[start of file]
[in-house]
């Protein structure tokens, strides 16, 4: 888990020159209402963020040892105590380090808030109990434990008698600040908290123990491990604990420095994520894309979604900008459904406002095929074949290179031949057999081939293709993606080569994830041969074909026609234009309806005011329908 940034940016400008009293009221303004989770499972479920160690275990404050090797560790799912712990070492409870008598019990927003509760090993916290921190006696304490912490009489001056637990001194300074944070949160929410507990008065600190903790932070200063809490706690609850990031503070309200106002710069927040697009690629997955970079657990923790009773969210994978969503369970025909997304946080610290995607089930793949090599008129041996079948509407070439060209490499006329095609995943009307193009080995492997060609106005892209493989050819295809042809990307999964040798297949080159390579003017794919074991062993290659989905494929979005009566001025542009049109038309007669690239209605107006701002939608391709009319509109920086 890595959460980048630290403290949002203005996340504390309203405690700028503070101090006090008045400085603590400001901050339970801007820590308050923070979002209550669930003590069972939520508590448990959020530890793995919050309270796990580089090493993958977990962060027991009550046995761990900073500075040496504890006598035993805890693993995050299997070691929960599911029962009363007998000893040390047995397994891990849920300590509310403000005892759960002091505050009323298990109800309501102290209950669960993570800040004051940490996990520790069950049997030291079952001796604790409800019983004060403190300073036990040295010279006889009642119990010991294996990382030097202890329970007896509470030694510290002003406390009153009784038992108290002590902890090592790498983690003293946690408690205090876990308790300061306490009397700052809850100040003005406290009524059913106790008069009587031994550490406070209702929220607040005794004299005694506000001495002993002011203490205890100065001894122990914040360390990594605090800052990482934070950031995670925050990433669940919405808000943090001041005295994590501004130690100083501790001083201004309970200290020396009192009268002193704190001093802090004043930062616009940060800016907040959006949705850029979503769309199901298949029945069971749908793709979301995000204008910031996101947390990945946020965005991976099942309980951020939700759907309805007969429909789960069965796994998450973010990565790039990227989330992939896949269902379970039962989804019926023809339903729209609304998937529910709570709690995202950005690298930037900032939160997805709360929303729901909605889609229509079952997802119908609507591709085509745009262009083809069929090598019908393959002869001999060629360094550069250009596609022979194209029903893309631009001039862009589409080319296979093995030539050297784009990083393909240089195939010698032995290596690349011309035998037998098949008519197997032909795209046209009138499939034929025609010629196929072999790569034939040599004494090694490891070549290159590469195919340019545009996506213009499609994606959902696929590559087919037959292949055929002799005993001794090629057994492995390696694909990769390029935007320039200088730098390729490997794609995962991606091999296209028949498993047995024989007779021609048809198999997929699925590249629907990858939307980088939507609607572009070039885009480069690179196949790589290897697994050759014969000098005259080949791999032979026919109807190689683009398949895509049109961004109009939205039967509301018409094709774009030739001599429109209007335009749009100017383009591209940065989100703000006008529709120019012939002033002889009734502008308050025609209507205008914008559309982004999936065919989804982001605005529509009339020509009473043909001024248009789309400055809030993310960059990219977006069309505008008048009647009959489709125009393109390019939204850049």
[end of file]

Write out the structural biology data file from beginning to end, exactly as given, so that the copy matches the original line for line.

[in-house]
């Protein structure tokens, strides 16, 4: 888990020159209402963020040892105590380090808030109990434990008698600040908290123990491990604990420095994520894309979604900008459904406002095929074949290179031949057999081939293709993606080569994830041969074909026609234009309806005011329908 940034940016400008009293009221303004989770499972479920160690275990404050090797560790799912712990070492409870008598019990927003509760090993916290921190006696304490912490009489001056637990001194300074944070949160929410507990008065600190903790932070200063809490706690609850990031503070309200106002710069927040697009690629997955970079657990923790009773969210994978969503369970025909997304946080610290995607089930793949090599008129041996079948509407070439060209490499006329095609995943009307193009080995492997060609106005892209493989050819295809042809990307999964040798297949080159390579003017794919074991062993290659989905494929979005009566001025542009049109038309007669690239209605107006701002939608391709009319509109920086 890595959460980048630290403290949002203005996340504390309203405690700028503070101090006090008045400085603590400001901050339970801007820590308050923070979002209550669930003590069972939520508590448990959020530890793995919050309270796990580089090493993958977990962060027991009550046995761990900073500075040496504890006598035993805890693993995050299997070691929960599911029962009363007998000893040390047995397994891990849920300590509310403000005892759960002091505050009323298990109800309501102290209950669960993570800040004051940490996990520790069950049997030291079952001796604790409800019983004060403190300073036990040295010279006889009642119990010991294996990382030097202890329970007896509470030694510290002003406390009153009784038992108290002590902890090592790498983690003293946690408690205090876990308790300061306490009397700052809850100040003005406290009524059913106790008069009587031994550490406070209702929220607040005794004299005694506000001495002993002011203490205890100065001894122990914040360390990594605090800052990482934070950031995670925050990433669940919405808000943090001041005295994590501004130690100083501790001083201004309970200290020396009192009268002193704190001093802090004043930062616009940060800016907040959006949705850029979503769309199901298949029945069971749908793709979301995000204008910031996101947390990945946020965005991976099942309980951020939700759907309805007969429909789960069965796994998450973010990565790039990227989330992939896949269902379970039962989804019926023809339903729209609304998937529910709570709690995202950005690298930037900032939160997805709360929303729901909605889609229509079952997802119908609507591709085509745009262009083809069929090598019908393959002869001999060629360094550069250009596609022979194209029903893309631009001039862009589409080319296979093995030539050297784009990083393909240089195939010698032995290596690349011309035998037998098949008519197997032909795209046209009138499939034929025609010629196929072999790569034939040599004494090694490891070549290159590469195919340019545009996506213009499609994606959902696929590559087919037959292949055929002799005993001794090629057994492995390696694909990769390029935007320039200088730098390729490997794609995962991606091999296209028949498993047995024989007779021609048809198999997929699925590249629907990858939307980088939507609607572009070039885009480069690179196949790589290897697994050759014969000098005259080949791999032979026919109807190689683009398949895509049109961004109009939205039967509301018409094709774009030739001599429109209007335009749009100017383009591209940065989100703000006008529709120019012939002033002889009734502008308050025609209507205008914008559309982004999936065919989804982001605005529509009339020509009473043909001024248009789309400055809030993310960059990219977006069309505008008048009647009959489709125009393109390019939204850049």